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4 Michigan Nursing Board Cases

Legally Reviewed and Edited by: Terry Cochran

While consulting with a nurse attorney is critical to winning compensation in nursing malpractice cases, the Michigan Board of Nursing provides another avenue for holding registered nurses and other medical professionals accountable. The Board is made up of licensed nurses and other professionals with decades of experience in their field and has the power to deal with violations of the state’s complex regulations for nurses.

The Board of Nursing can issue a number of punishments, depending on the severity of the case. While some cases end in mere reprimands, fines and probation are much more common. Repeat offenses or severe cases may result in suspension or permanent revocation of a nurse’s license.

In most cases, licensed nurses in Michigan are required to report misconduct by other nurses. However, they cannot be sued by outside parties for failure to report that misconduct. Only the Board can hold them responsible for that.

Here are four of the most common nursing board case types in Michigan.

1. Impaired Condition, Conduct, or Practice

This type of negligence case usually involves a nurse having a substance abuse problem. Though health care professionals are generally obligated to report suspected impairment of nurses, impairment is not always obvious, and sometimes is not caught until harm has been done to a patient.

In some cases, there could be something else causing the impaired practice, such as early-onset dementia. Even when the impaired conduct is more subjective, the BPL may still decide to put a nurse on probation or suspend their license until the problem is resolved.

A related nursing board charge is known as Mental or Physical Inability to Practice. This sometimes occurs at the same time as impaired practice but can also be brought about by physical handicaps that can result in substandard care.

2. Incompetence

This is the second type of negligence complaint that the Board hears. If a nurse is generally incapable of doing their job correctly, then probation or suspension can result. While patients can file this complaint about minor issues, the Board will typically only uphold the charges in cases that show substandard care.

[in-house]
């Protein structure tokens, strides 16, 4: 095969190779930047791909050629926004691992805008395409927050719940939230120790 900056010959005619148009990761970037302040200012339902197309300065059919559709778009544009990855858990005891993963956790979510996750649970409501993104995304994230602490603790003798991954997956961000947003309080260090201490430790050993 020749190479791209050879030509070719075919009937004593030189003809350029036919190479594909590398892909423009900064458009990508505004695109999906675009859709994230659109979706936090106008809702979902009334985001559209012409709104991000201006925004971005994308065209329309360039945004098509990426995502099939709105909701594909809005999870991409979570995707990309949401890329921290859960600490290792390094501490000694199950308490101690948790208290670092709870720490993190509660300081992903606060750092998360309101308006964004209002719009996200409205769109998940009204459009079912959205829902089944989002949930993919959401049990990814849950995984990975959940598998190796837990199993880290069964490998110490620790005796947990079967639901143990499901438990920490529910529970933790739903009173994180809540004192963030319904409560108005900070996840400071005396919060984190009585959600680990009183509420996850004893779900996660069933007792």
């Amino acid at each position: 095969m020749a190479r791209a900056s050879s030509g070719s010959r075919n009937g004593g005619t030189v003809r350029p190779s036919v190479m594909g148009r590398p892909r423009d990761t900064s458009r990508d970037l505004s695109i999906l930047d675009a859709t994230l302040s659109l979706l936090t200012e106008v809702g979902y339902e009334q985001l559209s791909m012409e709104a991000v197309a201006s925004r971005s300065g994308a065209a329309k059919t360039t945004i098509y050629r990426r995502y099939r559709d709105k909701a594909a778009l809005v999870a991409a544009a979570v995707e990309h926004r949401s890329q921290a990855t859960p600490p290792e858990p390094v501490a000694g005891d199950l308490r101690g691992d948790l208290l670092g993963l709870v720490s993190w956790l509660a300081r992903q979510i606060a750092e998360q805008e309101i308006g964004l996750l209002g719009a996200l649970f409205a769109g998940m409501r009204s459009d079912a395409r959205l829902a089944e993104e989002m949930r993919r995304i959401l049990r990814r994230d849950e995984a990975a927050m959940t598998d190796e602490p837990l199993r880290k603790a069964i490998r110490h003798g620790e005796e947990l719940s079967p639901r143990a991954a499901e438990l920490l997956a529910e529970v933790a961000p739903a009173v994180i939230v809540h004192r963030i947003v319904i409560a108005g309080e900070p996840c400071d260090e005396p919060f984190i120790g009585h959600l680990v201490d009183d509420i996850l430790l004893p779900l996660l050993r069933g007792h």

Repeated incompetence allegations can result in permanent revocation of a license. Since it can be difficult for nurses to be fired due to union protections, complaints are often the fastest way to make sure an incompetent nurse can be removed from their job before a patient is seriously harmed.

incompetence allegations

3. Practice Outside Scope of License

Just like other medical practitioners, nurses have strict rules about what types of procedures they are allowed to perform. For example, nurses in Michigan can only prescribe medication under the supervision of a practicing physician.

It can be hard for patients to know when a nurse is practicing outside the scope of their license. Often, this allegation comes to light throughout a malpractice lawsuit or other complaint.

4. Sexual Misconduct

Medical professionals are held to high moral standards, and great lengths must be taken to protect patients from abuses of power. State licensing boards across the country have begun to re-examine how they handle sexual misconduct cases.

Nurses are forbidden from having romantic relationships with patients, as it raises serious ethical questions and can result in compromised care. In Michigan, standard practice is for nurses’ licenses to be suspended while sexual misconduct allegations are investigated by the Bureau of Professional Licensing.

Limitations to Board Complaints

In Michigan, the Board of Nursing and its affiliated agencies can levy fines, revoke or impose restrictions upon a license, and take other actions against a nurse. However, these actions do little to enforce the rights of patients harmed by that nurse.

If you have experienced medical malpractice at the hands of a nurse, your best option may be to file a lawsuit. Since the statute of limitations on medical malpractice lawsuits in Michigan is two years, you should consult with an experienced medical malpractice attorney at our law firm as soon as possible.

At Cochran, Kroll & Associates, P.C., we specialize in medical malpractice and can set you up with a medical attorney team that meets your needs. Nurse attorney Eileen E. Kroll can help you get the compensation you need, so call today on 866-MICH-LAW to set up a no obligation consultation.

Disclaimer : The information provided is general and not for legal advice. The blogs are not intended to provide legal counsel and no attorney-client relationship is created nor intended.

Hannah Johnson has her Bachelor of Arts in Public Affairs with a specialization in civic engagement. Her career has focused on labor-related research, including unions, workers' compensation, and contract law. She is now broadening her career to include research and policy analysis in East Asia, specifically in countries like South Korea and Japan where the aging population is creating a new frontier in economic trends and public policy innovation.



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